GM says recommended funding cuts to Alaska’s KUAC would have disastrous result

By Sean Meehan

Suggested budget cuts at the University of Alaska Fairbanks could jeopardize the survival of KUAC, the university’s public broadcasting outlet, according to the station’s g.m.

A committee tasked with closing a gap in the university’s budget of as much as $14 million included cuts to the station’s funding in a proposal released in May. Trimming KUAC’s funding could save the university between $800,000 and $1.4 million, according to the budget committee, the highest estimated savings of all the recommendations except for consolidating or eliminating some degree programs.

The committee listed the cuts as “recommended with reservations” and noted that the station could move toward self-support. But the station wouldn’t be able to support itself if the cuts are made too quickly, said KUAC General Manager Keith Martin. KUAC received $1.3 million from the university in 2013, amounting to a little more than a third of its budget.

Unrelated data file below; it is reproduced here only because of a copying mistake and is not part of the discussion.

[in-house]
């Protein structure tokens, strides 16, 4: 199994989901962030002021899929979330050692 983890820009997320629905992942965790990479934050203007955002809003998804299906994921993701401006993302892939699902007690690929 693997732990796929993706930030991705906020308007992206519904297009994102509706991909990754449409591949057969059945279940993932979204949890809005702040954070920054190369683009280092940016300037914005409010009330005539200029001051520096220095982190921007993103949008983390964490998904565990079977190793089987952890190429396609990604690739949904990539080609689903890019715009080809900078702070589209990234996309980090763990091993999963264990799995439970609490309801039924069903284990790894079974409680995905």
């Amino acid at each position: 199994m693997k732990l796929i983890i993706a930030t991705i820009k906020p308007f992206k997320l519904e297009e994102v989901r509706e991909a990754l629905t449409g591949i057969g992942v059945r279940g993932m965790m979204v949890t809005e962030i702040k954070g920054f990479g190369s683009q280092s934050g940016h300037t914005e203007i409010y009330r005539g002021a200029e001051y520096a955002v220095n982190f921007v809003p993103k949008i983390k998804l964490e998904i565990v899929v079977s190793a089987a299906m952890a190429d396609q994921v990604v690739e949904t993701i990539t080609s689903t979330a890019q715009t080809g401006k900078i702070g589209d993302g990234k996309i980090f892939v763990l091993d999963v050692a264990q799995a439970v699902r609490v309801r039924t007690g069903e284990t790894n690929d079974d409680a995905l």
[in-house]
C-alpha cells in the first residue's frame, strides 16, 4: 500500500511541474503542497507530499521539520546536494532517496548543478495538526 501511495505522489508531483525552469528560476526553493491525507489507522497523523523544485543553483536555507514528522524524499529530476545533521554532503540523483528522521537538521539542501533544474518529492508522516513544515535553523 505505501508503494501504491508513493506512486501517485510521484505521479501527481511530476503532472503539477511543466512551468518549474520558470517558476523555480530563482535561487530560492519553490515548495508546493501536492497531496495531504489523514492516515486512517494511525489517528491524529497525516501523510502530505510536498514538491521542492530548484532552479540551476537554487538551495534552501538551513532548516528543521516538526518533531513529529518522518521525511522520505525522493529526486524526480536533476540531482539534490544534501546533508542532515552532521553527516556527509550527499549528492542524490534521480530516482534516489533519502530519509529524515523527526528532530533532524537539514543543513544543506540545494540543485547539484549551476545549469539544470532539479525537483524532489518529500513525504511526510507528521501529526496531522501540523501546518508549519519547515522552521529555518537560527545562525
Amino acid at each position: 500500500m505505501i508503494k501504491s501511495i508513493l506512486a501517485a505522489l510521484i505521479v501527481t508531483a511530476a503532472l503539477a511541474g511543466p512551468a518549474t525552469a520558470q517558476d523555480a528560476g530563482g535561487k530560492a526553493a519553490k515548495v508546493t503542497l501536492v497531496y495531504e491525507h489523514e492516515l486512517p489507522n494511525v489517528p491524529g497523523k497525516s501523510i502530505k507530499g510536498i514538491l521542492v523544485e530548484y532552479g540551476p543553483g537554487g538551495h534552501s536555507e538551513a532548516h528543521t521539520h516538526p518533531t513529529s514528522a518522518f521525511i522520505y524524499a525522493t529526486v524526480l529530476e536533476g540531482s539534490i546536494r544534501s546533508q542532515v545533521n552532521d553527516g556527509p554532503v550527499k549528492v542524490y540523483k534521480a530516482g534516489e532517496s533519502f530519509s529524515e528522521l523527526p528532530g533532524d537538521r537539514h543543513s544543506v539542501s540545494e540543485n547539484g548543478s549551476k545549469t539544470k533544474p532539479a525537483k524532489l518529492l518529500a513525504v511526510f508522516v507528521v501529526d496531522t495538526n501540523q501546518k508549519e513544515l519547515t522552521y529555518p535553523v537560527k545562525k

“Even if they want to implement self-funding in up to three years, we’re pretty much done,” he said. “If it’s next fiscal year, we’d definitely be done.”

Even if KUAC had ample time to adjust, Martin said, he doubts that listener contributions could make up for cuts in university support. Fairbanks is a relatively small market with a dedicated but limited donor base, he said. The station now raises about a third of its budget from listeners.

“If we lose $1 million in our budget, to make that up with community support in a community that already supports us, that’s asking for $2 million from a population of between 80,000 and 100,000 people,” he said. “It’s a tall order.”

Martin also noted that a cut in university funding could affect the station’s eligibility for CPB support. Nonetheless, he hopes that KUAC will retain its funding, noting that the cuts are only a recommendation and that the station’s dedicated following has already started fighting the suggested reduction.

“It isn’t time to panic,” he said. “It’s time to educate and communicate with the university what we do for the school and the community.”

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